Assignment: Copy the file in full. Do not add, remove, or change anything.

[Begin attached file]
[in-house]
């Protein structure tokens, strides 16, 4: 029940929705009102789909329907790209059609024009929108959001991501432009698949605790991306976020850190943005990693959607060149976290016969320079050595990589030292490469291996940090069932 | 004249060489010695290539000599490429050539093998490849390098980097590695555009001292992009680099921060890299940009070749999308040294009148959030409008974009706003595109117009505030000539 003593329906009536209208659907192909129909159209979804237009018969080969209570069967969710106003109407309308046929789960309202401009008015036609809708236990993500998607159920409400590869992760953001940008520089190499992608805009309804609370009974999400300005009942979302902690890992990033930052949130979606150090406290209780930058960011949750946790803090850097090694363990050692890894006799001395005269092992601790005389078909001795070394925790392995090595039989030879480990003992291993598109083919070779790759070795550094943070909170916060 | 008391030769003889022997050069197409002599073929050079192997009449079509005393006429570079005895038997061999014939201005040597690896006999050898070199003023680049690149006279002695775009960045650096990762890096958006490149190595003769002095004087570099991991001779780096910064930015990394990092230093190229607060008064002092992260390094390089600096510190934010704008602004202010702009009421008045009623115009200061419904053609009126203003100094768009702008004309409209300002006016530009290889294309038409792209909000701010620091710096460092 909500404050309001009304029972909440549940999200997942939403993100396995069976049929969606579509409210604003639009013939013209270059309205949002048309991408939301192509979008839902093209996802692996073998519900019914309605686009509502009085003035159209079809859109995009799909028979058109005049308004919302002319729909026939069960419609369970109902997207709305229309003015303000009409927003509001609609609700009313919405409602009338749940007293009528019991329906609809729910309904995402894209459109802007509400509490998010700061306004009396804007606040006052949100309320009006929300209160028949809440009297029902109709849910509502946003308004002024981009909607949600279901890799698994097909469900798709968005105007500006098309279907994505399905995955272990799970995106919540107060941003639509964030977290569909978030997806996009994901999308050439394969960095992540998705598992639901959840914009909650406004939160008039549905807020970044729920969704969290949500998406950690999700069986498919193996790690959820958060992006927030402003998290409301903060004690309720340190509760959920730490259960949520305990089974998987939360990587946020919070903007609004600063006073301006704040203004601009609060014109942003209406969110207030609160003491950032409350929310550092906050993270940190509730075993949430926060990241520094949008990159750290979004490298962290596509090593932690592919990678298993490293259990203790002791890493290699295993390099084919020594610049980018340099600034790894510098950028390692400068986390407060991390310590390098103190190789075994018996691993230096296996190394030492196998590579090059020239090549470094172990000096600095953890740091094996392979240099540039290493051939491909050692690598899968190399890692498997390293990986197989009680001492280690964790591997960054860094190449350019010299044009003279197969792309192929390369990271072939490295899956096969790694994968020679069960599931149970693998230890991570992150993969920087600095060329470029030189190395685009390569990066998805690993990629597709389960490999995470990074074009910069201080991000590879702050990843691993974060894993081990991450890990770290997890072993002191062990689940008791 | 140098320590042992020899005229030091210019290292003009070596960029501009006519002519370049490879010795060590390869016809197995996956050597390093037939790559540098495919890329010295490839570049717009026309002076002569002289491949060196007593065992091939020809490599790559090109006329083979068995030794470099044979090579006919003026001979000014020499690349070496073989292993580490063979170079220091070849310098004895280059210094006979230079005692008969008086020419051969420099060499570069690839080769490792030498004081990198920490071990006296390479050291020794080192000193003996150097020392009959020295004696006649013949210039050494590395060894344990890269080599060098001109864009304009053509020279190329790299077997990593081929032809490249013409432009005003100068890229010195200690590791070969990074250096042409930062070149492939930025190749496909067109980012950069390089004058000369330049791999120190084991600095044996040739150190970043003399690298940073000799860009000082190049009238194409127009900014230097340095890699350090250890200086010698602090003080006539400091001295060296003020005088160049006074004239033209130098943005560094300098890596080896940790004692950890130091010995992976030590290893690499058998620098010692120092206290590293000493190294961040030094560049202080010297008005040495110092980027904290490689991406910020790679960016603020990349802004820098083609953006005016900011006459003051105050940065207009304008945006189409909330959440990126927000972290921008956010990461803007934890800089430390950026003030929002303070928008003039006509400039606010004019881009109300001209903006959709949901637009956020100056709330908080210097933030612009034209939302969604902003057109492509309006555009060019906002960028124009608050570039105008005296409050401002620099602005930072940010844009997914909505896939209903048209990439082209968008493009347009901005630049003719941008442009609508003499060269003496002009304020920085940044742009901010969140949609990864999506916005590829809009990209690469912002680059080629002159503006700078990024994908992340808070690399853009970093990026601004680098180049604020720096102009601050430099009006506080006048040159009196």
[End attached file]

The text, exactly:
[in-house]
């Protein structure tokens, strides 16, 4: 029940929705009102789909329907790209059609024009929108959001991501432009698949605790991306976020850190943005990693959607060149976290016969320079050595990589030292490469291996940090069932 | 004249060489010695290539000599490429050539093998490849390098980097590695555009001292992009680099921060890299940009070749999308040294009148959030409008974009706003595109117009505030000539 003593329906009536209208659907192909129909159209979804237009018969080969209570069967969710106003109407309308046929789960309202401009008015036609809708236990993500998607159920409400590869992760953001940008520089190499992608805009309804609370009974999400300005009942979302902690890992990033930052949130979606150090406290209780930058960011949750946790803090850097090694363990050692890894006799001395005269092992601790005389078909001795070394925790392995090595039989030879480990003992291993598109083919070779790759070795550094943070909170916060 | 008391030769003889022997050069197409002599073929050079192997009449079509005393006429570079005895038997061999014939201005040597690896006999050898070199003023680049690149006279002695775009960045650096990762890096958006490149190595003769002095004087570099991991001779780096910064930015990394990092230093190229607060008064002092992260390094390089600096510190934010704008602004202010702009009421008045009623115009200061419904053609009126203003100094768009702008004309409209300002006016530009290889294309038409792209909000701010620091710096460092 909500404050309001009304029972909440549940999200997942939403993100396995069976049929969606579509409210604003639009013939013209270059309205949002048309991408939301192509979008839902093209996802692996073998519900019914309605686009509502009085003035159209079809859109995009799909028979058109005049308004919302002319729909026939069960419609369970109902997207709305229309003015303000009409927003509001609609609700009313919405409602009338749940007293009528019991329906609809729910309904995402894209459109802007509400509490998010700061306004009396804007606040006052949100309320009006929300209160028949809440009297029902109709849910509502946003308004002024981009909607949600279901890799698994097909469900798709968005105007500006098309279907994505399905995955272990799970995106919540107060941003639509964030977290569909978030997806996009994901999308050439394969960095992540998705598992639901959840914009909650406004939160008039549905807020970044729920969704969290949500998406950690999700069986498919193996790690959820958060992006927030402003998290409301903060004690309720340190509760959920730490259960949520305990089974998987939360990587946020919070903007609004600063006073301006704040203004601009609060014109942003209406969110207030609160003491950032409350929310550092906050993270940190509730075993949430926060990241520094949008990159750290979004490298962290596509090593932690592919990678298993490293259990203790002791890493290699295993390099084919020594610049980018340099600034790894510098950028390692400068986390407060991390310590390098103190190789075994018996691993230096296996190394030492196998590579090059020239090549470094172990000096600095953890740091094996392979240099540039290493051939491909050692690598899968190399890692498997390293990986197989009680001492280690964790591997960054860094190449350019010299044009003279197969792309192929390369990271072939490295899956096969790694994968020679069960599931149970693998230890991570992150993969920087600095060329470029030189190395685009390569990066998805690993990629597709389960490999995470990074074009910069201080991000590879702050990843691993974060894993081990991450890990770290997890072993002191062990689940008791 | 140098320590042992020899005229030091210019290292003009070596960029501009006519002519370049490879010795060590390869016809197995996956050597390093037939790559540098495919890329010295490839570049717009026309002076002569002289491949060196007593065992091939020809490599790559090109006329083979068995030794470099044979090579006919003026001979000014020499690349070496073989292993580490063979170079220091070849310098004895280059210094006979230079005692008969008086020419051969420099060499570069690839080769490792030498004081990198920490071990006296390479050291020794080192000193003996150097020392009959020295004696006649013949210039050494590395060894344990890269080599060098001109864009304009053509020279190329790299077997990593081929032809490249013409432009005003100068890229010195200690590791070969990074250096042409930062070149492939930025190749496909067109980012950069390089004058000369330049791999120190084991600095044996040739150190970043003399690298940073000799860009000082190049009238194409127009900014230097340095890699350090250890200086010698602090003080006539400091001295060296003020005088160049006074004239033209130098943005560094300098890596080896940790004692950890130091010995992976030590290893690499058998620098010692120092206290590293000493190294961040030094560049202080010297008005040495110092980027904290490689991406910020790679960016603020990349802004820098083609953006005016900011006459003051105050940065207009304008945006189409909330959440990126927000972290921008956010990461803007934890800089430390950026003030929002303070928008003039006509400039606010004019881009109300001209903006959709949901637009956020100056709330908080210097933030612009034209939302969604902003057109492509309006555009060019906002960028124009608050570039105008005296409050401002620099602005930072940010844009997914909505896939209903048209990439082209968008493009347009901005630049003719941008442009609508003499060269003496002009304020920085940044742009901010969140949609990864999506916005590829809009990209690469912002680059080629002159503006700078990024994908992340808070690399853009970093990026601004680098180049604020720096102009601050430099009006506080006048040159009196």